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11. August 2014 · Comments Off on Two White Comanches – Part 1 · Categories: Old West

As I have often noted before, the past is a vastly more complicated and more human place than the watered down history textbooks would have us believe. Yes, complicated and curious, and not nearly as bigoted as those who foment pop culture would think. Kipling might have been more right than he’s been given credit for in the late 20th century when he wrote, “…But there is neither East nor West, Border, nor Breed, nor Birth, When two strong men stand face to face, though they come from the ends of the earth!”
A pair of men from 1840s Texas – the time of the Republic of Texas illustrates this point obliquely, although I don’t have any evidence that they ever met face to face. They possibly might have – Texas was a small place then – and practically everyone knew each other.

Late in October of 1837, a Comanche war party descended on a small farm near modern-day Schulenburg, Texas, owned by a recent arrival in Texas, one James Lyons, who worked the farm with the aid of his wife, four sons, a married daughter and her husband. The youngest son was Warren, then about eleven or twelve years old. James Lyons and Warren were milking cows in the early morning when the Comanches came; the other family members hastily barred the windows and doors and escaped harm. But the raiders killed and scalped James, snatched Warren and half a dozen horses and vanished with the boy and livestock into the vast hunting grounds to the north and west. His mother never gave up hope for her son, although the other members of the family sorrowfully resigned themselves that he was gone – since all efforts at locating and ransoming him were unsuccessful.

Warren was spotted several times over the next ten years, first by another captive who was later ransomed – he was at least thirteen or fourteen by then, and had already made his preference plain. He was, she said, in and out of the camp where she was held – participating in raids, although probably not as a full-fledged warrior, but rather as an auxiliary, minding the horses. An Indian agent met with a camp of Yamparika Apache on the upper Washita in 1846, and tried to convince Warren to return with him. But Warren did not want to return, apparently believing that the rest of his family had also been killed. The next year, a party of surveyors working near present-day Mason encountered a band of Comanche whom they were certain were about to kill them all. But one of the warriors was Warren, who overheard the surveyors discussing their apprehensions and told them they weren’t in danger. They would be let go the next day. The surveyors – one of whom was an acquaintance of Warren Lyons’ mother – tried to convince him to come with them. Again – he refused to leave the Comanche. But the next year, a party of Comanche came to either Fredericksburg or to San Antonio to do some peaceful trading. The story varies in several sources. Since this occurred during the period of a truce brokered by John Meusebach on behalf of the German settlers in the Hill Country, the Fredericksburg version sounds likelier – but San Antonio was a larger and more cosmopolitan place, the economic hub of the region and not on the edge of the far frontier at the time. By coincidence, two neighbors of the Lyon family were there, recognized Warren, and approached him, pleading that he should return – at least, visit his mother. The third time was the charm, apparently – even though he claimed that he had two wives among the Comanche and did not wish to leave them. But the friend of his mother presented him with a pair of fine red blankets, and Warren gave each wife a blanket, telling them that he would return.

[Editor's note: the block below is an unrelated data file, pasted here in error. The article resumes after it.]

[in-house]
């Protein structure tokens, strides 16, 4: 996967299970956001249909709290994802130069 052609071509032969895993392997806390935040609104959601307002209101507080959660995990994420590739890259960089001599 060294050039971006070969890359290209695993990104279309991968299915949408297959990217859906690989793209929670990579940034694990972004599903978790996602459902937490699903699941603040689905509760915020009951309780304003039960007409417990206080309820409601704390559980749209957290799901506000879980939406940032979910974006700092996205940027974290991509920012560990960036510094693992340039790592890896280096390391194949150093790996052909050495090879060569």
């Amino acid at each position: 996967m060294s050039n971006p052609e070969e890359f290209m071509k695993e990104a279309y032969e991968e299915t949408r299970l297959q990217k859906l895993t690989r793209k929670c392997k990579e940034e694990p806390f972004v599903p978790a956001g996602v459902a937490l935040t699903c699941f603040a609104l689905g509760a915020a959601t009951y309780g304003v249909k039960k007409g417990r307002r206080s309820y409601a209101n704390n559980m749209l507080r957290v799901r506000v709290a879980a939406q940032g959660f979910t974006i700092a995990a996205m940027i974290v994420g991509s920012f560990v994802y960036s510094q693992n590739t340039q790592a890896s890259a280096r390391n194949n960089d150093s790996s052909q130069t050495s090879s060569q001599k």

If he did, the stay was brief, for upon returning to the Lyons farmstead, Warren was overcome with emotion on seeing his mother again, although she did not at first recognize him. His family and the little community which had grown up nearby – now called Lyonville – welcomed him back, joyful and generous.

One of his older brothers convinced him to stay in the white world, by talking him into serving as a Ranger, in the contentious borderlands between Texas and Mexico. Doubtless this served two purposes by allowing him to fight another party than the Comanche who had lately been his comrades, and to provide a substitute for the free-roving and untrammeled life he had become accustomed to. Some time later, though, Warren was in a Ranger company led by Edward Burleson and did participate in a bitter skirmish against the Comanche, so hard-fought that the Rangers were certain they were about to be overrun. No, said Warren – who had been listening to the Comanche warriors shouting to each other – the Comanche were giving it up, and withdrawing. Relieved, the Rangers packed up their dead and wounded. Doubtless, having gotten this out of his system, Warren Lyons resigned from the Rangers, and settled down in Johnson County. He married one Lucy Boatwright in 1848, raised a family of children and prospered quietly, although he did retain certain eccentricities of behavior – as in preferring moccasins to boots when it came to a fight, during his Ranger service. Warren Lyons died at a relatively young age in 1870.

As for the second of the white Comanches – he was never a captive, but came along willingly …

To be Continued

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